What shapes local density? The importance of migration rates and local growth for density-patch size relationships in two Cionus weevils
Version of Record online: 19 JAN 2012
© 2012 The Authors. Ecological Entomology © 2012 The Royal Entomological Society
Volume 37, Issue 1, pages 90–98, February 2012
How to Cite
ANDERSSON, P. and HAMBÄCK, P. A. (2012), What shapes local density? The importance of migration rates and local growth for density-patch size relationships in two Cionus weevils. Ecological Entomology, 37: 90–98. doi: 10.1111/j.1365-2311.2011.01339.x
- Issue online: 19 JAN 2012
- Version of Record online: 19 JAN 2012
- Accepted 24 November 2011
- Cionus scrophulariae;
- Cionus tuberculosus;
- patch size;
- scaling relationships;
- Scrophularia nodosa
1. The relative effect of migration and local growth on the spatio-temporal density-distribution of two co-existing herbivorous weevils, Cionus scrophulariae L. and C. tuberculosus Scop., in 32 host plant Scrophularia nodosa L. patches of varying sizes was investigated.
2. Predictions of the temporal development of the slope in the density-patch size relationships were derived from a basic population model with scale-dependent migration rates. The model indicated that the slopes in the density-patch size relationships during the early season should be reflected by the net scaling of immigration and emigration rates, whereas the slopes during the later season should increase as a result of local growth.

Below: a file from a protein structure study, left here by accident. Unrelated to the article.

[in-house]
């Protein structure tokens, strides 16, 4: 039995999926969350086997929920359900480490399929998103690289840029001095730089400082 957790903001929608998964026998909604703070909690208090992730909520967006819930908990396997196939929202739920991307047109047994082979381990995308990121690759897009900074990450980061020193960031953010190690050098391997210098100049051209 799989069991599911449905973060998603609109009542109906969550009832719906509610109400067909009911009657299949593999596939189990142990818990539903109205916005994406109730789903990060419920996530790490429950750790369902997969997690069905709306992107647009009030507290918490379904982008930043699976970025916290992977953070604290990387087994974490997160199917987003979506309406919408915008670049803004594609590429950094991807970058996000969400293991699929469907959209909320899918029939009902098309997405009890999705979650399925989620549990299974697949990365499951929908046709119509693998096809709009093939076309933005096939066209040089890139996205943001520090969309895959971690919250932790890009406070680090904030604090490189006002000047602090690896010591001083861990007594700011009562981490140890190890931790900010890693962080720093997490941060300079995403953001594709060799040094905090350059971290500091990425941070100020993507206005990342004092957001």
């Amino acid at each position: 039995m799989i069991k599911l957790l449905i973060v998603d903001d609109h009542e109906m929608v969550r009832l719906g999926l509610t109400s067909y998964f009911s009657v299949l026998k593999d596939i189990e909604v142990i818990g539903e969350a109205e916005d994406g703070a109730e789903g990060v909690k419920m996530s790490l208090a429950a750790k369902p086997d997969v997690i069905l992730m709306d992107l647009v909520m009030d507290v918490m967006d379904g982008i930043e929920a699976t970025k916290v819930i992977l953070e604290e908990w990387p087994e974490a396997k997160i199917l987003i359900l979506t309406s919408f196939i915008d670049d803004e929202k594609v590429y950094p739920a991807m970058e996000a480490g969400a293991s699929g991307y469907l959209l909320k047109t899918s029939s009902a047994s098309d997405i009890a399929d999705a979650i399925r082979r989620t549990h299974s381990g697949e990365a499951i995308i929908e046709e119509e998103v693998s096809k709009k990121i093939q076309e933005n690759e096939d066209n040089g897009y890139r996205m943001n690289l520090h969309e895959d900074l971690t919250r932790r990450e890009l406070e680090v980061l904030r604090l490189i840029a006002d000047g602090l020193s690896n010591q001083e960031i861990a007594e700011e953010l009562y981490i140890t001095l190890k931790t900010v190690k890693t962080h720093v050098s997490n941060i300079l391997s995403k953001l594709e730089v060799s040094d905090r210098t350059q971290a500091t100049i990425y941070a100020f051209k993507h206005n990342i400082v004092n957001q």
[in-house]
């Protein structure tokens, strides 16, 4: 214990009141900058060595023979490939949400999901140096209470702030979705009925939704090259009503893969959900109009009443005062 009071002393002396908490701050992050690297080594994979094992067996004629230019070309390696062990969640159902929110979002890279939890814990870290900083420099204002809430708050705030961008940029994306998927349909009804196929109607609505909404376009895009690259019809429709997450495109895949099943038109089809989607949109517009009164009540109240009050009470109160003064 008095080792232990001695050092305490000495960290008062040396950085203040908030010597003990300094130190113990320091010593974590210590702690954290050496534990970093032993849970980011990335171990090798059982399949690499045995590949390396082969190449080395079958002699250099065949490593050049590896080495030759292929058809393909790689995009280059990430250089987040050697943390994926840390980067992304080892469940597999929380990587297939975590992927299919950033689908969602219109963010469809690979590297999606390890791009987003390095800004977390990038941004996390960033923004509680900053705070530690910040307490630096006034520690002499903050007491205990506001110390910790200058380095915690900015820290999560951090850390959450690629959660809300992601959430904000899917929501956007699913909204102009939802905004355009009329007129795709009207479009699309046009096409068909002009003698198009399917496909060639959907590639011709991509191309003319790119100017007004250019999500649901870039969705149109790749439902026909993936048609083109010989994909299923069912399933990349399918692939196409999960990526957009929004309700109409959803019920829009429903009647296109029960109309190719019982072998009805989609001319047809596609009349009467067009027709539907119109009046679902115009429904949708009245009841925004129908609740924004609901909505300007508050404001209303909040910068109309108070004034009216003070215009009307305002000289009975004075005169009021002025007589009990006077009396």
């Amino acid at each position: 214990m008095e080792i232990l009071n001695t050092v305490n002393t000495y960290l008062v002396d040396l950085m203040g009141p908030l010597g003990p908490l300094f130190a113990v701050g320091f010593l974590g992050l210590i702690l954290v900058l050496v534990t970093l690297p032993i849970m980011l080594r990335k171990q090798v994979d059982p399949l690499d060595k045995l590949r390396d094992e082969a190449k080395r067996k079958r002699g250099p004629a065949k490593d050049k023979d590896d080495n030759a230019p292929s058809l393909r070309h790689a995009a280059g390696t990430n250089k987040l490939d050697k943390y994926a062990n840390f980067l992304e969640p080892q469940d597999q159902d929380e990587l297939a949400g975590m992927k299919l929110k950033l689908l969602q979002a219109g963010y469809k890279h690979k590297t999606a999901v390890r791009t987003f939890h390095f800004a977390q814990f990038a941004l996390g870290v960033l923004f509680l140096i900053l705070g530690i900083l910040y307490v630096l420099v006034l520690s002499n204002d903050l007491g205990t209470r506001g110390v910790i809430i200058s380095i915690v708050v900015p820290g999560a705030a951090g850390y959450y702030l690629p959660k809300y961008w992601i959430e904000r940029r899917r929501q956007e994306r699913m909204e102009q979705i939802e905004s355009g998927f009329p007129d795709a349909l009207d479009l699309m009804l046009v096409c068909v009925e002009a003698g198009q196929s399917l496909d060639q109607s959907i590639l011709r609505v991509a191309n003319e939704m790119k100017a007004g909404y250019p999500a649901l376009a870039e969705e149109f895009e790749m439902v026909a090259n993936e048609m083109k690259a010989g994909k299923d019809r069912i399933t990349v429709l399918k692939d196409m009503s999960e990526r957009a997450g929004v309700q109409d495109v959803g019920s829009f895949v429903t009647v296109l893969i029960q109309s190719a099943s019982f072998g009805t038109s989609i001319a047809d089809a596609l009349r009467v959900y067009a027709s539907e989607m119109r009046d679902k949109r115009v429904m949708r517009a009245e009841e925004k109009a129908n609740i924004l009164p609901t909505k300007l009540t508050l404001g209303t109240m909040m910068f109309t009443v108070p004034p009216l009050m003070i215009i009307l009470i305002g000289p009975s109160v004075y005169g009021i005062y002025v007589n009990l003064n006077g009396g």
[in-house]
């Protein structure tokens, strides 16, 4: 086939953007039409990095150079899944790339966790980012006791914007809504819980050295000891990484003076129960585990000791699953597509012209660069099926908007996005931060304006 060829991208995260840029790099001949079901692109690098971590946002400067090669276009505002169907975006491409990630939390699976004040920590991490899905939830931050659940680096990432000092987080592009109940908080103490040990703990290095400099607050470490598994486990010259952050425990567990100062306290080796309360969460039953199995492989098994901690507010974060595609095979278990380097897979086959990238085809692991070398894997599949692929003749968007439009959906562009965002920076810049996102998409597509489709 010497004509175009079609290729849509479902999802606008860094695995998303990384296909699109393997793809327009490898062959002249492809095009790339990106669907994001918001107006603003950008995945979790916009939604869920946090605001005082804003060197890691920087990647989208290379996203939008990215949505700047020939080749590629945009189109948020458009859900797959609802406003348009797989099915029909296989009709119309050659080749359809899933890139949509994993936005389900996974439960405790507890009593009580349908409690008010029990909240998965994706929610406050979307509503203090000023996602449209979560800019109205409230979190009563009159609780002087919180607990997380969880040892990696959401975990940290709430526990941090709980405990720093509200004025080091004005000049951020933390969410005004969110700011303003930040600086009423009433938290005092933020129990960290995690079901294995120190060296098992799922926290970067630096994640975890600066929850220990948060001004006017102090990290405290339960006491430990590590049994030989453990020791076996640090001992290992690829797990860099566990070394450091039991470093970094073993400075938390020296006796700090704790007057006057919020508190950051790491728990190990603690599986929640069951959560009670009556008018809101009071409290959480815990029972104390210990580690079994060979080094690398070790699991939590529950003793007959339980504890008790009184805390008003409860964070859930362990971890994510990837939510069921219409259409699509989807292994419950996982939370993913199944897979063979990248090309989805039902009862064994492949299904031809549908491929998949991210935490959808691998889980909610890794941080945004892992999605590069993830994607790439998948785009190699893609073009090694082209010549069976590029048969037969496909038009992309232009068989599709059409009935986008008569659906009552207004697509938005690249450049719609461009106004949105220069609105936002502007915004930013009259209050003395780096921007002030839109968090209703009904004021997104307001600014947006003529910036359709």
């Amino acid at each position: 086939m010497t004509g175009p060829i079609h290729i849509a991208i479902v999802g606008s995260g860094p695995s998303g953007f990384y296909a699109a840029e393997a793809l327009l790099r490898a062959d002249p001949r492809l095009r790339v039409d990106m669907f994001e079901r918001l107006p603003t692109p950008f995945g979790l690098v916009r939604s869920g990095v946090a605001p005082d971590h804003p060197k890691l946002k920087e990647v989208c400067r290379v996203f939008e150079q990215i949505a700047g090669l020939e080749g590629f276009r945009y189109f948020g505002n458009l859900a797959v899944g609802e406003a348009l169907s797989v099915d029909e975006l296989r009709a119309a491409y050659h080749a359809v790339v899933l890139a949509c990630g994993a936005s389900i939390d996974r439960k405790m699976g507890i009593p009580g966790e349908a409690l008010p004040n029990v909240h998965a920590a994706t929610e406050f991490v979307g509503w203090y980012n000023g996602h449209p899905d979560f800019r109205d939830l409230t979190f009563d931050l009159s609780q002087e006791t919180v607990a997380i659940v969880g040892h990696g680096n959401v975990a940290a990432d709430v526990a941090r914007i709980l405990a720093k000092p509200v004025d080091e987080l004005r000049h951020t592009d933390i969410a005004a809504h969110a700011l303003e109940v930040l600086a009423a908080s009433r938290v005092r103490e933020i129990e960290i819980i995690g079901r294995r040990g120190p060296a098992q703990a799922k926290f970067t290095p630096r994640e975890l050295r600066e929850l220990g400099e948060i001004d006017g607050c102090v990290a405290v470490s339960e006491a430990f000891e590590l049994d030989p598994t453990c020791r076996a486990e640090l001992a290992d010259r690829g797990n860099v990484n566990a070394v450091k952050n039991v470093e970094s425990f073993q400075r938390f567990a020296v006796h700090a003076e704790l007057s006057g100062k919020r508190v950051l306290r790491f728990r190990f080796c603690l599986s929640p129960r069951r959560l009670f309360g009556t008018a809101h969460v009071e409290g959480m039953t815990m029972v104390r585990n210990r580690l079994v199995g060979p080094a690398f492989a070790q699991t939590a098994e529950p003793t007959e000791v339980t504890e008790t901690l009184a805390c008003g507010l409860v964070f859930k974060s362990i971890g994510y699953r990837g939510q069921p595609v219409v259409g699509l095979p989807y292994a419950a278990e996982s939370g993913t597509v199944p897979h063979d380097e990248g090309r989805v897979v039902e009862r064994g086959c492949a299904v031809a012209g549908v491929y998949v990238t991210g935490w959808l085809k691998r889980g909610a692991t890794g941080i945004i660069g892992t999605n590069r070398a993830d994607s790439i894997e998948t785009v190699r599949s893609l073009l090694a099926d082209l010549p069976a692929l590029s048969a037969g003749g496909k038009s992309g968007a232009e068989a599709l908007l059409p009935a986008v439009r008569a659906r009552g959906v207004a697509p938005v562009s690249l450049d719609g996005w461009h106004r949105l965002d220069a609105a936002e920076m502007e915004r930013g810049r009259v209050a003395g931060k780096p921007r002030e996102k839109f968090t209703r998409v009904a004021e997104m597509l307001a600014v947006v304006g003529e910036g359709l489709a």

3. Emigration rates of the weevils were estimated in a field experiment, were the weevils coexisted in space and time. These results were then combined with a previous estimate of immigration rates in order to determine the net scaling of migration rates.
4. The emigration rate differed between species, caused by different movement rates in small patches, which could explain differences in the general slope of the density-patch size relationships of the weevils in the natural figwort patches throughout the summer. The slopes in the relationships in the early season were largely predicted by the net scaling of migration rates. The slope also increased in the later season for C. tuberculosus, whereas the slope decreased for C. scrophulariae.
5. It was concluded that the understanding of both inter- and intra-specific variations in density-patch size relationships of insect herbivores can be improved using population models incorporating scale-dependent migration and local growth.